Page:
Governments have dedicated a pivotal role to the private sector in the implementation and financing of the 2030 Agenda and the SDGs. This has pushed a turn towards the private sector, the promotion of multi-stakeholder partnerships between public and private actors. However, far too often there is a considerable gap between the social and environmental commitments companies make publicly in political fora like the UN and the actual effects of their production patterns and investment strategies on people and the environment.

Recent discoveries of hydrocarbons in various African countries and the massive investments in energy generation capacity have created expectations that the blackouts and brownouts that several African countries have endured for the past decades will soon be a thing of the past. In East Africa, national economies have in recent years also been recording stellar growth rates which promise new opportunities and discontinuity with the past.

Despite this record, in its Africa Energy Outlook 2014, the International Energy Agency remarked: “More than 200 million people in East Africa are without electricity, around 80% of its population. Ethiopia, Kenya and Uganda are among the most populous countries in East Africa and have the largest populations both with and without access to electricity.”

In Argentina over 10 percent of households are not connected to a clean water supply network and over 30 percent lack sanitation. Investment in water and sanitation was stable at around 2 percent of public expenditure between 2012 and 2015. It dropped to 1.4 percent in 2016 and 0.3 percent in 2017, months before President Mauricio Macri announced in May 2018 the request for an IMF emergency loan that may result in fiscal austerity with further cuts to budgets.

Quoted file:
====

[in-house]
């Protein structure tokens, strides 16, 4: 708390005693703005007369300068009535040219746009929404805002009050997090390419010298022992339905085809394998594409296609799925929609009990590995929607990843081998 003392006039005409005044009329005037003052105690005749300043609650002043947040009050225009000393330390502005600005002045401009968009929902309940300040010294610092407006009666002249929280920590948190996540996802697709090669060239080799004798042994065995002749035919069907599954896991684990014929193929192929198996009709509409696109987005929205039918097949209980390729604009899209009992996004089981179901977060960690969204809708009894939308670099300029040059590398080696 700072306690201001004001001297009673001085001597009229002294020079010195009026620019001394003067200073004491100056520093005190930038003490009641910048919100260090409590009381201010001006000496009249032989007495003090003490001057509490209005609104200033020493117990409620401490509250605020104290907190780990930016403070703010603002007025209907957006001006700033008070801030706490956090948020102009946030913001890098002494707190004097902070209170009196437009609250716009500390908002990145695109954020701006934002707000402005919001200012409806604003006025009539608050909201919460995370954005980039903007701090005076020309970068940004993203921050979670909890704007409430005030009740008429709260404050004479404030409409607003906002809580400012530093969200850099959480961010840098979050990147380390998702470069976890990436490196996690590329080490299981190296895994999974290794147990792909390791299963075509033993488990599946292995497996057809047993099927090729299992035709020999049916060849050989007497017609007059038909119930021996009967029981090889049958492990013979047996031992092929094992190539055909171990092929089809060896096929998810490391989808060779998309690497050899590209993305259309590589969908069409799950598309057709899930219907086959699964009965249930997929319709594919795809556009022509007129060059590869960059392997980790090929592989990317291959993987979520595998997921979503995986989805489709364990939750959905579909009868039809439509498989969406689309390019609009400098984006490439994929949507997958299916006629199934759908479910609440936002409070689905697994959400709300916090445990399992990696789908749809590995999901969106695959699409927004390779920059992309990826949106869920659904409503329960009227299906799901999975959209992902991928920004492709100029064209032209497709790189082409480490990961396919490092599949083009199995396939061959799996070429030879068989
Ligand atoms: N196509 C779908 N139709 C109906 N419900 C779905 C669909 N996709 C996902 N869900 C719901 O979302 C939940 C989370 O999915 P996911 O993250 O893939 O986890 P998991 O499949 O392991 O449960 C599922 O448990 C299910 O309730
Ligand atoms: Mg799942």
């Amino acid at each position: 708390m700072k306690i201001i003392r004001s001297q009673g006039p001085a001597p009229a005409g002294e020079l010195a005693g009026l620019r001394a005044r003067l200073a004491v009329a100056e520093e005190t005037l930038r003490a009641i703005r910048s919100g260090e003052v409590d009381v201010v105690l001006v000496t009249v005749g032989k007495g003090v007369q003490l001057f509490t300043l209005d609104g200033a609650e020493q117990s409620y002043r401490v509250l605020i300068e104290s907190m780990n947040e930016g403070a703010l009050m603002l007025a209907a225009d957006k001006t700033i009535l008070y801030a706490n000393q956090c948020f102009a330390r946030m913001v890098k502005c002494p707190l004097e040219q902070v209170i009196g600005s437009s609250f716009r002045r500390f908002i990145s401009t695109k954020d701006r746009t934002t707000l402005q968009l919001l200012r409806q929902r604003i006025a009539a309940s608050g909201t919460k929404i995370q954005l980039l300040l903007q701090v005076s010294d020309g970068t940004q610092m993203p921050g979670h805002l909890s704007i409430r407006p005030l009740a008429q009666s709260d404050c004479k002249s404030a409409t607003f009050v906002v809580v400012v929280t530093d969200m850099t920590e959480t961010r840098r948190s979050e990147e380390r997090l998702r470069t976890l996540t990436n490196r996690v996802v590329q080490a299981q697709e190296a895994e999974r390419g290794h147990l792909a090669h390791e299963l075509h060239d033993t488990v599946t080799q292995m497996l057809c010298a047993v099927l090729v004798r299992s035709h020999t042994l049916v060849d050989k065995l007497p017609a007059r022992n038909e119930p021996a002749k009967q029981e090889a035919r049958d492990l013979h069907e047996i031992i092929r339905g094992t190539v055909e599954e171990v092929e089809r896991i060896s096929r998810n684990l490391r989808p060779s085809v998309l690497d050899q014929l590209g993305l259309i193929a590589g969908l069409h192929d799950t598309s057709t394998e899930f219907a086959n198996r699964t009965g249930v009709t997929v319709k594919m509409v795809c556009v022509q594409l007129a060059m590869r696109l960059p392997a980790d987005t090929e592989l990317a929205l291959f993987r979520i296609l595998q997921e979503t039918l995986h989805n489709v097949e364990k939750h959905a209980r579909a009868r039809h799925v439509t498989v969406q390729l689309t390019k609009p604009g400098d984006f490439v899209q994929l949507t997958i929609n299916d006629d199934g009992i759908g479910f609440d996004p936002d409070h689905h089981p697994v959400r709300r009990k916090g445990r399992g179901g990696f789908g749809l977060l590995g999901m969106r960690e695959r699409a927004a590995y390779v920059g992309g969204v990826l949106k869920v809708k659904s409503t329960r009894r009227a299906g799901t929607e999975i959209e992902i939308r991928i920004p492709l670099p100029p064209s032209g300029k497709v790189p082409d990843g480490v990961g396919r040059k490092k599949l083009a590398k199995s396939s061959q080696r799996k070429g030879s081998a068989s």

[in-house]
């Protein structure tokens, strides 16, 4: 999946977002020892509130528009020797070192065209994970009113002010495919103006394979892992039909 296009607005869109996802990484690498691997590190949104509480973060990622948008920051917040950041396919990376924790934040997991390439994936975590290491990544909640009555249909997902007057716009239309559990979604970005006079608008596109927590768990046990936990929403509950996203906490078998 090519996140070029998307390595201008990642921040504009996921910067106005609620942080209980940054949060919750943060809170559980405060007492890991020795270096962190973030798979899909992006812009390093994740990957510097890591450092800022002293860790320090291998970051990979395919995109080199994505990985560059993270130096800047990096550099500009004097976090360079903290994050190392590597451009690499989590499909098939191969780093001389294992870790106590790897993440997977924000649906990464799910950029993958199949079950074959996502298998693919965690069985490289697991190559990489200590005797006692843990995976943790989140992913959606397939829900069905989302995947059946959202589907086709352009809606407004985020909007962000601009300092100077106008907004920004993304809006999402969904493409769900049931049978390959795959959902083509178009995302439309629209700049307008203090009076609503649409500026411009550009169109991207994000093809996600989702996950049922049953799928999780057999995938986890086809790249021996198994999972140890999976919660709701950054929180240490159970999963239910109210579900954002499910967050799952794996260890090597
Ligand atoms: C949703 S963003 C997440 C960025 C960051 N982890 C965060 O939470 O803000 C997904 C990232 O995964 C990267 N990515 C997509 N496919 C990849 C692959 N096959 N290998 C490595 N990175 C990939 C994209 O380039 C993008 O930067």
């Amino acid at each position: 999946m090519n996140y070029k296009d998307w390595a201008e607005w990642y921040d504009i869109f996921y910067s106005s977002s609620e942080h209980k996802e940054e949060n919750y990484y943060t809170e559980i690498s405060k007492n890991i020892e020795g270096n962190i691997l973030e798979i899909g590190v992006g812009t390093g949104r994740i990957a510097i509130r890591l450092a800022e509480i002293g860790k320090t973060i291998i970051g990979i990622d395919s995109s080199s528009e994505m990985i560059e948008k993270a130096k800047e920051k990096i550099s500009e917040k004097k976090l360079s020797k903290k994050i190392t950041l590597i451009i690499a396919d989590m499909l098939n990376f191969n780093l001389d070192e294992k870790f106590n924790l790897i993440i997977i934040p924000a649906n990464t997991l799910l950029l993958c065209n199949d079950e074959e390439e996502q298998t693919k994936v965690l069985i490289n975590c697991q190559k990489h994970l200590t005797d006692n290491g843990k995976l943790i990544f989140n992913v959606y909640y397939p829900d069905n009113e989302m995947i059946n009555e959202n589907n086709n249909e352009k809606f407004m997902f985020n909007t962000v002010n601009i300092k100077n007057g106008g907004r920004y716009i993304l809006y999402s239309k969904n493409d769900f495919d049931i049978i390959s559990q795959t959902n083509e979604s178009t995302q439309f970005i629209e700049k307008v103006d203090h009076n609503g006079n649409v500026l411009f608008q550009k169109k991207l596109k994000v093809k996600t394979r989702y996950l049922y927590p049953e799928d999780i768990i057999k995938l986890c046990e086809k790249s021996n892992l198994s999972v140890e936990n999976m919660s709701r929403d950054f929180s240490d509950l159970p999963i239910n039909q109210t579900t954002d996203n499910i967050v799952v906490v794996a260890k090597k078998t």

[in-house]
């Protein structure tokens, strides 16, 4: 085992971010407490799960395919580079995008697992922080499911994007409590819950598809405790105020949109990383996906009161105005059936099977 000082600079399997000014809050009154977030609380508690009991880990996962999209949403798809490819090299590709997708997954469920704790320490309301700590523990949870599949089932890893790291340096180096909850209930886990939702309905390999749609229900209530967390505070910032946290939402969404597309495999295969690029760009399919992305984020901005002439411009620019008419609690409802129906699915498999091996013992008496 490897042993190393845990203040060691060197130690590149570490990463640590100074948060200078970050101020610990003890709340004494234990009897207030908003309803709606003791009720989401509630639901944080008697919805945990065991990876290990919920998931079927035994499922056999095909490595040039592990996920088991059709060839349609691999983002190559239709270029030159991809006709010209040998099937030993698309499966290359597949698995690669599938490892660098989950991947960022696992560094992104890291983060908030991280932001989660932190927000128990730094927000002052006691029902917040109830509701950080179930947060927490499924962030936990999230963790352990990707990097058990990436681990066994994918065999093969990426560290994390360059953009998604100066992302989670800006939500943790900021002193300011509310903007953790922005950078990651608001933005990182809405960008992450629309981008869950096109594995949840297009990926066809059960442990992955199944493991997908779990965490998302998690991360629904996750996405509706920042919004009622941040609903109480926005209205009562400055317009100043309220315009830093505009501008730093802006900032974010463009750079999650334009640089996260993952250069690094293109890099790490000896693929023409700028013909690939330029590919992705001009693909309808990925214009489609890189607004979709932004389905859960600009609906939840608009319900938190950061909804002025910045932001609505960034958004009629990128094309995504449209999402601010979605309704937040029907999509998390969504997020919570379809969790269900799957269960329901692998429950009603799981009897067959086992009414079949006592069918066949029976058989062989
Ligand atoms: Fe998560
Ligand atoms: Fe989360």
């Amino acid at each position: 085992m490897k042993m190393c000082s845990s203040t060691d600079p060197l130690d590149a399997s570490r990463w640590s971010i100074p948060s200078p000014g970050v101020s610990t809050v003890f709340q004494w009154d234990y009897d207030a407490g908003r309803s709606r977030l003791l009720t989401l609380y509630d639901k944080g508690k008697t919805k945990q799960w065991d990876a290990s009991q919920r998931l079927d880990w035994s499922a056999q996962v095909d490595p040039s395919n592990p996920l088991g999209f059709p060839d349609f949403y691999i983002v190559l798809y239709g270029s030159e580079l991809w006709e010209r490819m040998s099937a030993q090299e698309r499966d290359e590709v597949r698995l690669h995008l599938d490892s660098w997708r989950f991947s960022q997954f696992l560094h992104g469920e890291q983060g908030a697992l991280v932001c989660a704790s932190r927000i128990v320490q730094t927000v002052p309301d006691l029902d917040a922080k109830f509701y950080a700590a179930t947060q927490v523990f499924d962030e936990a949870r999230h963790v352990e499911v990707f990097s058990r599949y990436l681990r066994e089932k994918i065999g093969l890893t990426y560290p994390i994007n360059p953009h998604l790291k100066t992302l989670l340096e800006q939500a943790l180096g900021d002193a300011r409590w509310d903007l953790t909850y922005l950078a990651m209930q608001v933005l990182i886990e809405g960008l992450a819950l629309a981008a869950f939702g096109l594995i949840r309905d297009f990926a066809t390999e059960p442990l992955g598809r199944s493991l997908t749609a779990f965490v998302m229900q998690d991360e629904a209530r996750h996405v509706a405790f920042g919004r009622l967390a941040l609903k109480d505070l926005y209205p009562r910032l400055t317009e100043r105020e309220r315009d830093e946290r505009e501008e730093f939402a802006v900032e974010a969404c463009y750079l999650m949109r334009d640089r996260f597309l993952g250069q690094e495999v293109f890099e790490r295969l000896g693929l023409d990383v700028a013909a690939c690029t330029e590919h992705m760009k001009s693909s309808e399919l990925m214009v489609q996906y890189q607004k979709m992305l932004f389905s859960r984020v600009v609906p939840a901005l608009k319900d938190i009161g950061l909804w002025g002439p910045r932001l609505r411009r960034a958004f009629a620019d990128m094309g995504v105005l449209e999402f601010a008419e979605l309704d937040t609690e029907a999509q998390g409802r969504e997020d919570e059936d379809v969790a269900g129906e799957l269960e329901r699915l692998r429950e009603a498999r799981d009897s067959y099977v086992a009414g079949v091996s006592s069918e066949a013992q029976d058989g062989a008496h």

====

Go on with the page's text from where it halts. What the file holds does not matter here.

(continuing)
Writing from Thailand, Ranee Hassarungsee from the Social Agenda Working Group finds it impossible to constrain the analysis within national borders because “trade liberalization in the process of globalization has enabled transnational corporations to exploit natural resources widely and deeply across borders, in collusion with domestic elites. National-level natural resource policies have implications in other countries as State agencies, domestic monopoly capital and transnational corporations have assumed key roles in framing various aspects of development policies, in manufacturing, energy, environment, land use, etc.” The other side of the coin is that “people’s rights to self-determination is being restricted as their participation in decision-making is curtailed”.

A common theme that ran through the 50th Session of the UN Statistical Commission, March 2019, was the often tense interface between data and policy-making and the asymmetrical power dynamics that shape it. This was evident in the several reports submitted for consideration by the Commission. One from the UN Statistics Division (UNSD) reported on the federated system of data hubs, designed to integrate new data sources into a platform which is accessible to National Statistics Offices (NSOs) and creates comparable data among users. Another was a proposal by the High-Level Group for Partnership, Cooperation, and Capacity Building for the 2030 Agenda for Sustainable Development for a UN Chief Statistician to enhance the voice of statistics in UN policy processes.

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